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Pearl Harbor Papers (P) Paperback – December 1, 1999


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Product Details

  • Paperback: 400 pages
  • Publisher: Potomac Books (December 1, 1999)
  • Language: English
  • ISBN-10: 1574882228
  • ISBN-13: 978-1574882223
  • Product Dimensions: 9 x 6 x 1.1 inches
  • Shipping Weight: 1.2 pounds
  • Average Customer Review: 4.6 out of 5 stars  See all reviews (11 customer reviews)
  • Amazon Best Sellers Rank: #2,006,661 in Books (See Top 100 in Books)

Editorial Reviews

From Publishers Weekly

Edited by the coauthors of At Dawn We Slept (with the late Gordon Prange), this is an invaluable collection of Japanese primary source material pertaining to the attack on Pearl Harbor. Included are monographs by Commander Minoru Genda, the tactical genius behind the attack; letters of Admiral Isoroku Yamamoto, who conceived the operation and pushed it through to acceptance; plus detailed war diaries that cover shipboard activities throughout the voyage to Hawaii, the December 7, 1941, attack itself, and the return voyage home. Perhaps the most remarkable document is an extended report titled "An Intimate Look at the Japanese Navy," in which "official" Japanese historian Masataka Chihaya reviews the imperial Navy's successes and failures, assesses tactics and weapons used in the war and concludes with a devastating critique of leadership blunders. The volume sets to rest the argument that FDR knew of an imminent attack because American code-breakers monitored the task force's messages; the documents establish unequivocally that radio silence was maintained. A veritable treasure trove for scholars and Pacific War buffs, this collection also includes the after-action map prepared for Emperor Hirohito, which has only recently been recovered.
Copyright 1993 Reed Business Information, Inc. --This text refers to an out of print or unavailable edition of this title.

From Library Journal

The appearance of two enticing sets of historical documents will be a feast for historians, World War II buffs, and anyone else seeking insight into that momentous era. Lay readers can now read the behind-the-scenes facts and opinions upon which the history books are built. These two collections complement each other brilliantly. The Worth book offers close views of American and Japanese espionage in 1941, the clandestine code-breaking activities, the radar fiasco, and numerous other ramifications of the great attack. All the niggling questions about submarine nets, sabotage, and battle damage are discussed in satisfying detail. Goldstein and Dillon, coeditors of At Dawn We Slept ( LJ 11/1/81), ably present the Japanese side of the raid. Academic and military collections will want to acquire these books as a pair. Public libraries considering only one title face a difficult choice but will probably prefer Goldstein and Dillon's work because the Japanese perspective is less well know in this country.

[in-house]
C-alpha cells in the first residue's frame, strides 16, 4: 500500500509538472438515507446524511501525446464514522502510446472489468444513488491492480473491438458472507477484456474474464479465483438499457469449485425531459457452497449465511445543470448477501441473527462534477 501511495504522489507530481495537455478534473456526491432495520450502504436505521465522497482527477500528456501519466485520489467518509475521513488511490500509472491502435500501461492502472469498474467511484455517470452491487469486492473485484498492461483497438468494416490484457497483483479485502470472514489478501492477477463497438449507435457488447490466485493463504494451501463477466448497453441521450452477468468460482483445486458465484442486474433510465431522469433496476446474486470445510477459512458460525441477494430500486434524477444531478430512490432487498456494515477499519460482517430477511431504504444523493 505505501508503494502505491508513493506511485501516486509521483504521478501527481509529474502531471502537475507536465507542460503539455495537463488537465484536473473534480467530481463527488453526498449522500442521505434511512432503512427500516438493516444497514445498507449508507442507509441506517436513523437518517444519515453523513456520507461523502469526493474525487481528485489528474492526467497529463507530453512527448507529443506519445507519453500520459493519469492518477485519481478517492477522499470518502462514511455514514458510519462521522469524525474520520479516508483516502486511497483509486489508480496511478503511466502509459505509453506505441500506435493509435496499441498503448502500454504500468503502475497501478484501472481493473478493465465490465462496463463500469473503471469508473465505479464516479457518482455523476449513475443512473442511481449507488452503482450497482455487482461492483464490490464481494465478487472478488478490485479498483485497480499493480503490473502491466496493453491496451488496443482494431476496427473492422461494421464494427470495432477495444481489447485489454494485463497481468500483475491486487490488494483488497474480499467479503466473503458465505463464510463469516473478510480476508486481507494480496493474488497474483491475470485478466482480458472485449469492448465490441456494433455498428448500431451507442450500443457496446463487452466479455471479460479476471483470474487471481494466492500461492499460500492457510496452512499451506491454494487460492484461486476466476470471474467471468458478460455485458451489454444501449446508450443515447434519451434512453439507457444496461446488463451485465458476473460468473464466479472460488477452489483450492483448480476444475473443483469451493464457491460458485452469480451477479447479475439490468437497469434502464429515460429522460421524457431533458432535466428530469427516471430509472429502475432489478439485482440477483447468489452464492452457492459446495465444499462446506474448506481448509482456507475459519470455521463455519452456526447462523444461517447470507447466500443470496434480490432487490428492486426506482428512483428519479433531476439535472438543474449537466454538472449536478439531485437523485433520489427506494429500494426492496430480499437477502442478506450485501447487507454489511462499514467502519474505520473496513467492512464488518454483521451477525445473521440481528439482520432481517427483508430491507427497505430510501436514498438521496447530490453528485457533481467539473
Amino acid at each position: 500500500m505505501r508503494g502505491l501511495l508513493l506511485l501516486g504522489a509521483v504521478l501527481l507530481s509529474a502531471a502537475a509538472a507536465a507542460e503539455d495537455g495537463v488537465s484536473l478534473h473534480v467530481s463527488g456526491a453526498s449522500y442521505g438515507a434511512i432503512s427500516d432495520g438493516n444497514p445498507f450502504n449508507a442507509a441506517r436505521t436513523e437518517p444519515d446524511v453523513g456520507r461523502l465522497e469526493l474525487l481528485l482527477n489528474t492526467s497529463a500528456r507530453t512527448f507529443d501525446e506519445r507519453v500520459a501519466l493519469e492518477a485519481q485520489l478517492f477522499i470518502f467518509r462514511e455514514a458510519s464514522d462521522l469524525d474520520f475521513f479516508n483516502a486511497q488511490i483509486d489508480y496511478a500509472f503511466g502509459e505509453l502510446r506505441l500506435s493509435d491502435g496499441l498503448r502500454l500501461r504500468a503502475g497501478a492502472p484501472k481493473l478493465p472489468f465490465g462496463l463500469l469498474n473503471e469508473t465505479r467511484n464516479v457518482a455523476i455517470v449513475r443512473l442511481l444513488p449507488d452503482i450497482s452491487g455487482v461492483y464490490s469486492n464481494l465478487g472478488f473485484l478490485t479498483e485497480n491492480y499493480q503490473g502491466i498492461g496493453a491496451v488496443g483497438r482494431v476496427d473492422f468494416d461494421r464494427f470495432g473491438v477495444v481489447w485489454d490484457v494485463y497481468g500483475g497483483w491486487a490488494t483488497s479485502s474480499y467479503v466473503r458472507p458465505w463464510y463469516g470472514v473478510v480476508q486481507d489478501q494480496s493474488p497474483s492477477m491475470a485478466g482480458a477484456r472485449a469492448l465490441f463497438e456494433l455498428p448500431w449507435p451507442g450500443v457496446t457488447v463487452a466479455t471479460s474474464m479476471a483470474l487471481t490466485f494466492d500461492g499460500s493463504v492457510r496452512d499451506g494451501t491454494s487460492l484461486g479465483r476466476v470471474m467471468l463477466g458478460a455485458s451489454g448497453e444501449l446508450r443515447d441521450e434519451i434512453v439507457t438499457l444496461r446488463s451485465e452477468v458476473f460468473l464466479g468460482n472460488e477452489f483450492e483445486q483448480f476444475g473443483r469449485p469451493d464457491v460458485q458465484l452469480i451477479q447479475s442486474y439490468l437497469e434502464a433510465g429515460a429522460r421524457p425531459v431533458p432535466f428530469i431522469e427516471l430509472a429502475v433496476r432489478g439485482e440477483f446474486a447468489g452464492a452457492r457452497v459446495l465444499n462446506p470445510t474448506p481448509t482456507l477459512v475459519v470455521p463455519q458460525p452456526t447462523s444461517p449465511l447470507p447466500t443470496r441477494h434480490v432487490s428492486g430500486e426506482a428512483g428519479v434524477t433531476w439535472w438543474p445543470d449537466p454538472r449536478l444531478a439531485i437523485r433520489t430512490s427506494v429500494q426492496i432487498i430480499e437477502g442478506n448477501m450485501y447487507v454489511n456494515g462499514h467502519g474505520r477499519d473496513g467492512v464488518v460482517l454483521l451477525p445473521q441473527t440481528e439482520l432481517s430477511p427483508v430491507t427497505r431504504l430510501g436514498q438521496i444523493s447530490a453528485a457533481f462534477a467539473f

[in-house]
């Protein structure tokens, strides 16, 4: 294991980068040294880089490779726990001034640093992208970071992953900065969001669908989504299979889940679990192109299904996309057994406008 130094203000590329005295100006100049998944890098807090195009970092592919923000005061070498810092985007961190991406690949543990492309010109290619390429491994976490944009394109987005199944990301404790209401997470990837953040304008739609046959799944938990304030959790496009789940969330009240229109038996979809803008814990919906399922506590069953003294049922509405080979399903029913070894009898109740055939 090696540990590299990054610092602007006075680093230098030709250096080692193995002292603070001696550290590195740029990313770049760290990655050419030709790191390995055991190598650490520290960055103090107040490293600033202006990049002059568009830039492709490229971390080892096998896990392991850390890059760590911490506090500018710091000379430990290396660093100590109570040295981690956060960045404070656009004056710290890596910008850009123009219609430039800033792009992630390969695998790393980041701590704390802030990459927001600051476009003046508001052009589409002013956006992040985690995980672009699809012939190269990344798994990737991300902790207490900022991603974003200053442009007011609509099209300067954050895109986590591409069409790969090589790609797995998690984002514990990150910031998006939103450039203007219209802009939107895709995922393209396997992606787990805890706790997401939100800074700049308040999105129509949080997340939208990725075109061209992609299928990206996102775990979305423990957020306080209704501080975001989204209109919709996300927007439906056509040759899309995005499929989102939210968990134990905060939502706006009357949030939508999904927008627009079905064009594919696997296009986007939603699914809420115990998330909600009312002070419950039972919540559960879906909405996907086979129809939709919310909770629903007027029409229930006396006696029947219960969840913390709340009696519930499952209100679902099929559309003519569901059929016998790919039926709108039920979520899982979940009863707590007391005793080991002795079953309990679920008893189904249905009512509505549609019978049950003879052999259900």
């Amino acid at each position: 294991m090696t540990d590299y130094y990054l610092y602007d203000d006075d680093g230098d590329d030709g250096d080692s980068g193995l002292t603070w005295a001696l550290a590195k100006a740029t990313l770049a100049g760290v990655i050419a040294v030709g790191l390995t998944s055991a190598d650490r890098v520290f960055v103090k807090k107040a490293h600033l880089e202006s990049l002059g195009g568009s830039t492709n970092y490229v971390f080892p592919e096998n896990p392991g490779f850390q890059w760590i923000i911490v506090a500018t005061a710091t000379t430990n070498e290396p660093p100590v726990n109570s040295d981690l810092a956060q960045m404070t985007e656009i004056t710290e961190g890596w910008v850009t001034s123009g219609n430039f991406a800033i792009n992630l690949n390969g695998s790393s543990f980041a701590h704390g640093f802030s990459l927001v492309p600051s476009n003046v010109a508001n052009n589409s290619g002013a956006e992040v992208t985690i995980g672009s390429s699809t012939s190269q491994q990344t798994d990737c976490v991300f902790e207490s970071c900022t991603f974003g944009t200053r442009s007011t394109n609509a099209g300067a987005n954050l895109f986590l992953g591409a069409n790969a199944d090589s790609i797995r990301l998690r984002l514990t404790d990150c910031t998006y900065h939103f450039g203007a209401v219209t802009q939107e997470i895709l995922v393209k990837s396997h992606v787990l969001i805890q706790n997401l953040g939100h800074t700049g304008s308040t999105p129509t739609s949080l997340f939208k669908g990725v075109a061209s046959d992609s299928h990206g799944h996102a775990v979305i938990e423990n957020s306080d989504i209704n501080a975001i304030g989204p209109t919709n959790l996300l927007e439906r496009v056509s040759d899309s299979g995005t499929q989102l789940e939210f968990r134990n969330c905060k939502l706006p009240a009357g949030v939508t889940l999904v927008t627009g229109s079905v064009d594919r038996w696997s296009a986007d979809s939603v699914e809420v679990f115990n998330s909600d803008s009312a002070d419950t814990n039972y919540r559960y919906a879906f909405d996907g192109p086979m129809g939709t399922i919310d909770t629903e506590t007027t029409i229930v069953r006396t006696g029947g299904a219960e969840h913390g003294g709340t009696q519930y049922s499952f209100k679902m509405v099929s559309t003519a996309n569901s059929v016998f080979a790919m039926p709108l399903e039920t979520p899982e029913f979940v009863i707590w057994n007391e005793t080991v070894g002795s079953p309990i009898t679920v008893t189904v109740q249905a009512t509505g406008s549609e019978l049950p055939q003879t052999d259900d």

- Raymond L. Puffer, U.S. Air Force History Prog., Los Angeles
Copyright 1993 Reed Business Information, Inc. --This text refers to an out of print or unavailable edition of this title.

Customer Reviews

4.6 out of 5 stars
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The Pearl Harbor Papers is a great body of insight into the planning of the Dec 7, 1941 attack.
John V. Seward
On the whole, this is a very good book to add to your shelf of Pearl Harbor books (and anyone who has such a shelf unquestionably needs this).
Andrew S. Rogers
As a result, it contains maps, diaries, comments, naval statistics, and so on, which are very helpful for the military specialist.
ted bojanowski

Most Helpful Customer Reviews

8 of 8 people found the following review helpful By John V. Seward on May 2, 2001
Format: Paperback Verified Purchase
The Pearl Harbor Papers is a great body of insight into the planning of the Dec 7, 1941 attack. Although some of the charts breaking down the unit compositions are redundant (due to the same information in several different accounts), a look into the mind of Minoru Genda, the brilliant planner of the strike, is invaluable. Another interesting account is the battle diary of the destroyer Akigumo, which offers a unique view from that of a screening vessel. A real good supplement to the three volumes authored by Gordon Prange about the "Day of Infamy".
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6 of 6 people found the following review helpful By carl on September 6, 2000
Format: Paperback
What stopped the invasion of Pearl Harbor? Who protected the valuable oil supplies? How much did FDR know about Japan? The Japanese side of the story as told by the folks who brought to life the US side,(AtDawn We Slept, etc) Prange, Goldstein & Dillion. These source documents explain how and why the Sons of Nippon choose the course of action that resulted in the attack on Dec 7, 1941. This is the true story of the story behind the headlines and the hysteria, based on the ACTUAL historical documents. Interpret history for yourself. A must read for anyone who wants to understand today's and yesterdays JAPAN.
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5 of 5 people found the following review helpful By ted bojanowski on March 17, 2004
Format: Hardcover